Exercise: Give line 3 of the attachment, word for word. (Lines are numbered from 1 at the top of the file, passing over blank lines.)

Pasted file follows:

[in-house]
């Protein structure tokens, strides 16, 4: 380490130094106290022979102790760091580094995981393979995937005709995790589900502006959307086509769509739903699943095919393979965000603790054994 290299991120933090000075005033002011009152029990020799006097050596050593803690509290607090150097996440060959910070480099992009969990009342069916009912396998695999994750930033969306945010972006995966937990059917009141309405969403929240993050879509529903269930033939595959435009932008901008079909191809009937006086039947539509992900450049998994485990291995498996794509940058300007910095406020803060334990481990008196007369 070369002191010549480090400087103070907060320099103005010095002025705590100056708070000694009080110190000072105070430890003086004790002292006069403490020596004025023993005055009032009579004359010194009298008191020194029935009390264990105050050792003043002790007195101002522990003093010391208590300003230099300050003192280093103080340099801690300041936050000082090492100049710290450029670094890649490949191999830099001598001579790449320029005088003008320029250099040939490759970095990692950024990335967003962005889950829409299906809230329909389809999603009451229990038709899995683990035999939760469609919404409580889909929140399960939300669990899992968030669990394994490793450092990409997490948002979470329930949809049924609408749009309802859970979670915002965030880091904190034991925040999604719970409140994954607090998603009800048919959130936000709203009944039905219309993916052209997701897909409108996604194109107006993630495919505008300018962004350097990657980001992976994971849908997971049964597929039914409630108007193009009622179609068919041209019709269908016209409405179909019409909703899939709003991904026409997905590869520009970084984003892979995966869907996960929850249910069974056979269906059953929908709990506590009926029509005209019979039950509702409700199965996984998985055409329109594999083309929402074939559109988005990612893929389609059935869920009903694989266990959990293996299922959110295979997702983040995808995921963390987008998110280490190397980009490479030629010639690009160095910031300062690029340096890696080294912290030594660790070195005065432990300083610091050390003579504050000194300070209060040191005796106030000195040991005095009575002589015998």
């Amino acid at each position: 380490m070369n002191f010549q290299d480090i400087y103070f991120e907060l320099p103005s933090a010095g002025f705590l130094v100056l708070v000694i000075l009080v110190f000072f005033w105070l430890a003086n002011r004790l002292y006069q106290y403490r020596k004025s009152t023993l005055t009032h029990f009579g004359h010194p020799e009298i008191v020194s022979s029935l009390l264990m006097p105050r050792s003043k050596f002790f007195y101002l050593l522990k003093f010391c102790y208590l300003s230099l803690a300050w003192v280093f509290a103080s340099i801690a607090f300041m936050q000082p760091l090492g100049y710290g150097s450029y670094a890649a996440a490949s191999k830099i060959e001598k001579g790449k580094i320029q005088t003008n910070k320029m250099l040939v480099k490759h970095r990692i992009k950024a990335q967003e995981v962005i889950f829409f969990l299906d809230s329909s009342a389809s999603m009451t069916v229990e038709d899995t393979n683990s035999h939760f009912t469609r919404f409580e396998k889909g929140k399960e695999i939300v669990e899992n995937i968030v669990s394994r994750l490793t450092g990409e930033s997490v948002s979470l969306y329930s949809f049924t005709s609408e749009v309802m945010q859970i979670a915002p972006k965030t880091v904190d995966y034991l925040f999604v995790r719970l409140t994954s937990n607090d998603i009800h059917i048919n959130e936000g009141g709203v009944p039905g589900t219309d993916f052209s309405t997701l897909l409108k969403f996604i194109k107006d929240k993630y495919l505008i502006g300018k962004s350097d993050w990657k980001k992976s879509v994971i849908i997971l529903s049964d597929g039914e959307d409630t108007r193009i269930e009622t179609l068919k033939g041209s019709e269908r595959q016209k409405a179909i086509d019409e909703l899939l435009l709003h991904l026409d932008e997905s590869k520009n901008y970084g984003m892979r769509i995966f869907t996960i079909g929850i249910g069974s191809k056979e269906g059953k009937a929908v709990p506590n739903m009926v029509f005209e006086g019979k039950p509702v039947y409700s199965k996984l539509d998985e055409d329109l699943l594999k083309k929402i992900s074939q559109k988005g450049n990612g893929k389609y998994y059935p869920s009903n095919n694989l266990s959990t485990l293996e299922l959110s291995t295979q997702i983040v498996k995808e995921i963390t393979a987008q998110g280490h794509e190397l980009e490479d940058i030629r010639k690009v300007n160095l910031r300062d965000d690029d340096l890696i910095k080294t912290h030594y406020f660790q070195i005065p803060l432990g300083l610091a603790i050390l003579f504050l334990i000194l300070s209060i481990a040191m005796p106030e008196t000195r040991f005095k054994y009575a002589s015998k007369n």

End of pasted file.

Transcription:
């Amino acid at each position: 380490m070369n002191f010549q290299d480090i400087y103070f991120e907060l320099p103005s933090a010095g002025f705590l130094v100056l708070v000694i000075l009080v110190f000072f005033w105070l430890a003086n002011r004790l002292y006069q106290y403490r020596k004025s009152t023993l005055t009032h029990f009579g004359h010194p020799e009298i008191v020194s022979s029935l009390l264990m006097p105050r050792s003043k050596f002790f007195y101002l050593l522990k003093f010391c102790y208590l300003s230099l803690a300050w003192v280093f509290a103080s340099i801690a607090f300041m936050q000082p760091l090492g100049y710290g150097s450029y670094a890649a996440a490949s191999k830099i060959e001598k001579g790449k580094i320029q005088t003008n910070k320029m250099l040939v480099k490759h970095r990692i992009k950024a990335q967003e995981v962005i889950f829409f969990l299906d809230s329909s009342a389809s999603m009451t069916v229990e038709d899995t393979n683990s035999h939760f009912t469609r919404f409580e396998k889909g929140k399960e695999i939300v669990e899992n995937i968030v669990s394994r994750l490793t450092g990409e930033s997490v948002s979470l969306y329930s949809f049924t005709s609408e749009v309802m945010q859970i979670a915002p972006k965030t880091v904190d995966y034991l925040f999604v995790r719970l409140t994954s937990n607090d998603i009800h059917i048919n959130e936000g009141g709203v009944p039905g589900t219309d993916f052209s309405t997701l897909l409108k969403f996604i194109k107006d929240k993630y495919l505008i502006g300018k962004s350097d993050w990657k980001k992976s879509v994971i849908i997971l529903s049964d597929g039914e959307d409630t108007r193009i269930e009622t179609l068919k033939g041209s019709e269908r595959q016209k409405a179909i086509d019409e909703l899939l435009l709003h991904l026409d932008e997905s590869k520009n901008y970084g984003m892979r769509i995966f869907t996960i079909g929850i249910g069974s191809k056979e269906g059953k009937a929908v709990p506590n739903m009926v029509f005209e006086g019979k039950p509702v039947y409700s199965k996984l539509d998985e055409d329109l699943l594999k083309k929402i992900s074939q559109k988005g450049n990612g893929k389609y998994y059935p869920s009903n095919n694989l266990s959990t485990l293996e299922l959110s291995t295979q997702i983040v498996k995808e995921i963390t393979a987008q998110g280490h794509e190397l980009e490479d940058i030629r010639k690009v300007n160095l910031r300062d965000d690029d340096l890696i910095k080294t912290h030594y406020f660790q070195i005065p803060l432990g300083l610091a603790i050390l003579f504050l334990i000194l300070s209060i481990a040191m005796p106030e008196t000195r040991f005095k054994y009575a002589s015998k007369n």